Wednesday, April 25, 2018

Getting to the New Problems

At some point in the evolution of a product, a new product will come along and displace it.  Examples are quite prolific in IT, exactly like what happened with video rental, the entire market was replaced.

In the Settlers and New Problem entry, I made what turned out to be an abortive attempt at rationalizing this within the context of the Value Chain.  It should have been in an Evolution Map, as in Descriptive Evolution Mapping.

There still exists the issue of identifying new problems to be solved that create the displacement.  It can happen almost anywhere on the continuum of the product.  It's my feeling that it is the most identifiable and the most "felt" when the product being displaced is at the assumed stage of "Solutions to Known Problems" or "Refinement of Solutions."  That in mind, it can happen at any stage.

The following Wardley Map shows the associated change from the perspective of a Value Chain map.  It's also how, in "Next IT Shift, back to Distributed", the step function that could be used to show a possible future is realized.

The example, in "Next IT Shift, back to Distributed", implies that Cloud Computing is perpetually in a state of Refinement of Solution, but "Sensors, IoT and Machine Learning" cannot all be run from Cloud Computing:  This is the New Problem How do you get data to where it needs to be acted on with an enormously distributed system?  Should we try to move data in this way?
@swardley, WardleyMaps, Wardley, Maps, mapping, Evolution,
Getting to the New Problems

Tuesday, April 17, 2018

Descriptive Evolution Mapping

Thanks to @swardley and the community for steering me to a better definition of the Wardley Maps I was attempting to produce.

Wardley Map Evolution
Wardley Maps - Evolution Map

The graphic above introduces the product view of each phase of Design.

As a starting point, it is the output of the workload or application that has value.

The applications, and indeed the early computers, were Designed for Purpose.  They were also Custom built.  This is illustrated by the simple fact that repurposing an early computer may very well mean that the equipment necessary to run a different program may have to be changed in some pretty fundamental ways.

     Evolution of computing lead to computers that were capable of multi-purpose computing.  The applications were no longer specifically tied to hardware that they operated on (I know there's an argument brewing here, but it's the generalization I'm illustrating).

This provided the means for individuals and companies to run a multitude of programs on computing equipment.  This was a generational improvement in application development and lead to an entire industry of boxed software delivery.

     The box software products were developed within the framework of a particular operating system with guidelines about what and how commands were processed.  This is a manufacturing guideline and therefore we can identify the boxed software industry as Design for Manufacture and each "box" contained a Product on some type of media.

     Interestingly, the Product area is not necessarily the valuable output of the workload or application, but a means integrated to produce the valuable output.  This means that, while boxed software may very well be a Product, the overall application may still be Custom build, retroactively putting the entirety of said application back into Design for Purpose.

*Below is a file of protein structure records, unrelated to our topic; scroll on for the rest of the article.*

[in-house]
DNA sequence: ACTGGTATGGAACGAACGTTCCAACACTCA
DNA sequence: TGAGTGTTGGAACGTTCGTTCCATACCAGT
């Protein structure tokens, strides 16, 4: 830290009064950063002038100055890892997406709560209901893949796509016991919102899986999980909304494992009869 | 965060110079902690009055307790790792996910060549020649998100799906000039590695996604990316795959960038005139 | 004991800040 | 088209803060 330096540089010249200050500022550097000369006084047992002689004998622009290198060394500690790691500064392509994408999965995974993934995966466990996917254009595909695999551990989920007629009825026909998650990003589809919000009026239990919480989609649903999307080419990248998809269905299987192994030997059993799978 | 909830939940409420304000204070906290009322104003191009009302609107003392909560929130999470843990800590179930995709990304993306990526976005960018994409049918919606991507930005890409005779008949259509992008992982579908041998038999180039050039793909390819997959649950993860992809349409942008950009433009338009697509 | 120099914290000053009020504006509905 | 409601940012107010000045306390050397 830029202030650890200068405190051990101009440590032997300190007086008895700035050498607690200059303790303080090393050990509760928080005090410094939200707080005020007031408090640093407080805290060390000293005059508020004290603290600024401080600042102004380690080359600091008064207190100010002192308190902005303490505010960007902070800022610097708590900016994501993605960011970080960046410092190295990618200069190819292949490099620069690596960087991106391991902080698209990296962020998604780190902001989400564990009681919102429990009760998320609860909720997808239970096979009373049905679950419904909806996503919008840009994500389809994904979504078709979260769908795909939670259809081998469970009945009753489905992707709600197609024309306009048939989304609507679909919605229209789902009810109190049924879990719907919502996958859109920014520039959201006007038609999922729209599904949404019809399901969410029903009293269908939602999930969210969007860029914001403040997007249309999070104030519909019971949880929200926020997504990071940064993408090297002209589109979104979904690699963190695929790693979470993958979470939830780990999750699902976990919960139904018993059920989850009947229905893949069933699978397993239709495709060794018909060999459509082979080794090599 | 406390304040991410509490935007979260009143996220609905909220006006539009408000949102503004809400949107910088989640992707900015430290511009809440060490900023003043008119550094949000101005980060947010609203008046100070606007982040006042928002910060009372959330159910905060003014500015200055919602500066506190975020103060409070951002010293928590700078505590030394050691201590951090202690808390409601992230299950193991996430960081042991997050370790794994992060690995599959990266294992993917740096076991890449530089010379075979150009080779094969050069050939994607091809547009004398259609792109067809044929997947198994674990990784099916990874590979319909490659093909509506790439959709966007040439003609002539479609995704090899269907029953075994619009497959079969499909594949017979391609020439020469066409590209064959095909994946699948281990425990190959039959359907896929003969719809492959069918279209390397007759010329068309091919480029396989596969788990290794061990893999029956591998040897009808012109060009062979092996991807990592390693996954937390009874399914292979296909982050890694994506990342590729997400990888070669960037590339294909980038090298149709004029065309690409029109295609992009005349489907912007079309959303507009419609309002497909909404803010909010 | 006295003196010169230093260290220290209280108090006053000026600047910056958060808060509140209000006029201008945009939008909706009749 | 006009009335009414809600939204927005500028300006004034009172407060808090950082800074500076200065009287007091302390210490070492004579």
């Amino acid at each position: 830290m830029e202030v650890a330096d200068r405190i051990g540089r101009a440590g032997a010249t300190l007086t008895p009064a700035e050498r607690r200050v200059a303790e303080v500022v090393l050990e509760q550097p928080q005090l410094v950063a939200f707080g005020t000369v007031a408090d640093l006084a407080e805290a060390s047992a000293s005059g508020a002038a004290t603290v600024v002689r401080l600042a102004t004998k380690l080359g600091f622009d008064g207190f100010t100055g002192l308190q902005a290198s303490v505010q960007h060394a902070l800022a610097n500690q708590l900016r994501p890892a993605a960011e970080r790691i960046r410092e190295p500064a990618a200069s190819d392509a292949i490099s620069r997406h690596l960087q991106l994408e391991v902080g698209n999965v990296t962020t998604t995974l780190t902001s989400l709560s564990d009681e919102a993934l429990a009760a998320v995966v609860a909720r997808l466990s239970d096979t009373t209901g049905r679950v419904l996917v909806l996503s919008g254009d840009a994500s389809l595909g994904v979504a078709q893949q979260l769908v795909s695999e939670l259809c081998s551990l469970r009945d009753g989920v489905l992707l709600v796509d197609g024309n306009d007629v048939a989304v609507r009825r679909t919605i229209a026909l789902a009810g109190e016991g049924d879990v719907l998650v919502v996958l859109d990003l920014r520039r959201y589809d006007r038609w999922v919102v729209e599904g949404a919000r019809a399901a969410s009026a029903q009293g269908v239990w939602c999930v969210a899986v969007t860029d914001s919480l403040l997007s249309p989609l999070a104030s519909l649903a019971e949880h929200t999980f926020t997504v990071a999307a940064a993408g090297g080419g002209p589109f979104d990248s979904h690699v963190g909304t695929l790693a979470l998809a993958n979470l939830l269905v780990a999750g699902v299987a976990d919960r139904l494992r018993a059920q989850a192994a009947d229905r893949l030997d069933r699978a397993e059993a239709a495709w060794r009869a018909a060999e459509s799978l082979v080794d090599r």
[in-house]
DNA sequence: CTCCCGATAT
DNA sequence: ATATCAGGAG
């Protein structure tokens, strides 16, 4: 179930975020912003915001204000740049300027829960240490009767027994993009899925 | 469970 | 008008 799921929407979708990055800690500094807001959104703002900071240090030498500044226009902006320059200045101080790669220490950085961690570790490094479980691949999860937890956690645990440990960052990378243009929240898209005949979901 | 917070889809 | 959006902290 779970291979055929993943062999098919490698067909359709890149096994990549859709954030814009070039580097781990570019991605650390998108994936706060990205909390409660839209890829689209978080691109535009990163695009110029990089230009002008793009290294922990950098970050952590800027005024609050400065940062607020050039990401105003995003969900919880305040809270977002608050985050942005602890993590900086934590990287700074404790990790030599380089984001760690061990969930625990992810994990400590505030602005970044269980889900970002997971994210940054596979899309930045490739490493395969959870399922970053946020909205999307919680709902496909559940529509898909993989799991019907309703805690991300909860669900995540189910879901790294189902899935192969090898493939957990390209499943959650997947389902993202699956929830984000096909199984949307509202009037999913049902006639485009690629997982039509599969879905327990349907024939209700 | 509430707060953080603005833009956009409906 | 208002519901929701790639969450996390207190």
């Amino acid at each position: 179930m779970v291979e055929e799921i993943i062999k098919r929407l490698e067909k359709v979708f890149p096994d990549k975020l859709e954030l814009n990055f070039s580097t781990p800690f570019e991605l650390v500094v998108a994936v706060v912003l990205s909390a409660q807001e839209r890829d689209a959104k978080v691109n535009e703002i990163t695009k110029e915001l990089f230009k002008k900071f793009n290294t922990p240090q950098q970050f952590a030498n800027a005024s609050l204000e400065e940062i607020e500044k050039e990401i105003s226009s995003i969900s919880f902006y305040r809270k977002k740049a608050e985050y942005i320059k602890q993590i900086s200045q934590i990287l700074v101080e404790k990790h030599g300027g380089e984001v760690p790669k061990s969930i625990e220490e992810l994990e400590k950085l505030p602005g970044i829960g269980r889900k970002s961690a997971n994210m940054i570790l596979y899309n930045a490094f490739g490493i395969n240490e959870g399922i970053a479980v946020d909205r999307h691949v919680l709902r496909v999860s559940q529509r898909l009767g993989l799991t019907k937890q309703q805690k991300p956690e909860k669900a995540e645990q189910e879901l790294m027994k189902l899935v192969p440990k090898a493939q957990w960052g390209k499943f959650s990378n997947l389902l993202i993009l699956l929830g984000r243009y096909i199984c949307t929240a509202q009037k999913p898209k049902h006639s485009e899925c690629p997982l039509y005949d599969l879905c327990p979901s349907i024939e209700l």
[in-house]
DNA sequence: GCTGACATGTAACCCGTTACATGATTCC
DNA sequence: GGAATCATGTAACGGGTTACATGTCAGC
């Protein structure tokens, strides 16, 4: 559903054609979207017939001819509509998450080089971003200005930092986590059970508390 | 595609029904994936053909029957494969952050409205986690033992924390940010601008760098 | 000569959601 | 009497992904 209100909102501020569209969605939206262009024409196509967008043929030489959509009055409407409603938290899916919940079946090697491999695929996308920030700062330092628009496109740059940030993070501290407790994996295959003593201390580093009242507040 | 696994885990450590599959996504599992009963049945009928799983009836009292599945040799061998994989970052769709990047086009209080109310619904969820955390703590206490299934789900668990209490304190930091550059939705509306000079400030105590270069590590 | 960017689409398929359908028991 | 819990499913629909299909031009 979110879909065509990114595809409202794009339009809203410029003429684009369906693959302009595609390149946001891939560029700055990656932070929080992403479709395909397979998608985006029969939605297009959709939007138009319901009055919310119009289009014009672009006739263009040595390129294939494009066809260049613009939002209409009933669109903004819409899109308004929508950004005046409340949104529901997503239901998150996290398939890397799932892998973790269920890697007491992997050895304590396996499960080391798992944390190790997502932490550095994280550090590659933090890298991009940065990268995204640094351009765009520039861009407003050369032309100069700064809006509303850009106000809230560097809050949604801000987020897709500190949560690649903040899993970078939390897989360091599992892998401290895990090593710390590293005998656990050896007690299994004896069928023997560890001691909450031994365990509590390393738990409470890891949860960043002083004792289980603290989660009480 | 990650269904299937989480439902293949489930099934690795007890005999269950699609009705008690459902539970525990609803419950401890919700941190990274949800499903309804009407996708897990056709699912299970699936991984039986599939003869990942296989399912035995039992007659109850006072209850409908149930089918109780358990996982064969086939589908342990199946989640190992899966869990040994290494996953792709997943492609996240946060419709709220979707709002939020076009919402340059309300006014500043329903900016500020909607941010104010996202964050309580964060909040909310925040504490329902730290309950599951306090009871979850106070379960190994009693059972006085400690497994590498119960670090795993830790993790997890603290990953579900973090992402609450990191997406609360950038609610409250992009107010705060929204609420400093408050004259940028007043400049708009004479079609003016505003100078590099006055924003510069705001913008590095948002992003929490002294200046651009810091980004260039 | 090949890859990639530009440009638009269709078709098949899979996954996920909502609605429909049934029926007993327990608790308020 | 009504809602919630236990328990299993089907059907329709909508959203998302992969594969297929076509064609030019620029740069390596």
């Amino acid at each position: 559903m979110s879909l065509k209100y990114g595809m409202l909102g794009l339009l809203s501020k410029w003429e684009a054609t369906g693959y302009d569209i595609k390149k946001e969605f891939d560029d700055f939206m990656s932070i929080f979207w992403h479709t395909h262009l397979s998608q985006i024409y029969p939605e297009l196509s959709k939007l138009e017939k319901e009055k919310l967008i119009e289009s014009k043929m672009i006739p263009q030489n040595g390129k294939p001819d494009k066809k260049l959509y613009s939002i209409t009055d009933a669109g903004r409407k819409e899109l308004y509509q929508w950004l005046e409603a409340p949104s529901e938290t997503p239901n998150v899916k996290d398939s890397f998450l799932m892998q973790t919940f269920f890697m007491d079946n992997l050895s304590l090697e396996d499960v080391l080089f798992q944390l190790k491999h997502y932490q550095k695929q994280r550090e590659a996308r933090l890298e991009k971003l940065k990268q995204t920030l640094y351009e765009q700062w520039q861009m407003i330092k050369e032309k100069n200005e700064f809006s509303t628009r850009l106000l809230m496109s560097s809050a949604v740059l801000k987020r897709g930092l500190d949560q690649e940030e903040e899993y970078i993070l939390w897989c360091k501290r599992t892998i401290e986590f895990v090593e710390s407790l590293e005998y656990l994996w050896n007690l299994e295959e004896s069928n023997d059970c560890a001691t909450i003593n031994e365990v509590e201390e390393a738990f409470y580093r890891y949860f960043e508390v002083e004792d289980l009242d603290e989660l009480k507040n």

Another interesting tidbit, the tight control over box software lead to the creation of competitors and the OpenSource industry.  This happened because the design of the overall application mandated variation that the box software vendors were either unwilling or unable to easily produce or it came at great licensing expense.

We reach another evolutionary state with what are arguably extremely easy to consume application outputs.  Built specifically with the consumer in mind and creating a service category (Utility Service) built upon commodity components. These are more easily offered in a volume consumption model of cost/volume-time.

     Utility specifically targets ease of consumption, foremost the usage mechanisms or operation.  It therefore represents a Design for Operations method of delivery.  Constantly being updated and firmly rooted in the idea that the easier it is to use, the more difficult it will be to replace.

     An interesting consequence of Design for Operations is that competitive pressures in Utility drive new business practices like Business Agility/Agile DevOps.

What's next you might ask?  google serverless, then google codeless


Friday, April 6, 2018

Settlers and the New Problems

There are some fundamental truths that drive technology forward, not meaning to be entirely inclusive, but they certainly include

     Technology evolves on top of other technology advancements
     Technology needs to be simplified or abstracted away from complexity to advance

This leads to interesting side cases of where the interdependence of technology must co-evolve with a relatively uncertain future state to continue moving forward.  Part of the solution is an evolution on top of the old technology and part of the solution is an abstraction to solve a complexity problem.

There are also characteristics of technology that meet as part of an industrialization of the technology.  Chris Swan @cpswan speaks on this very elegantly in the move from a technology that is design for operations rather than a design for manufacture or the design for purpose.

Industrialization of this sort is a stepping stone, much like the technology changes that move the state of the art from Town Planners back to Genesis and Design for Purpose.

Wardley Map Settlers and the New Problem
Settlers and the New Problem
Here's the diagram I'm using to try to illustrate this effect.  It is loosely based on the Wardley Map of  Settlers and an evolution step function that shows the evolution toward the "New Problems."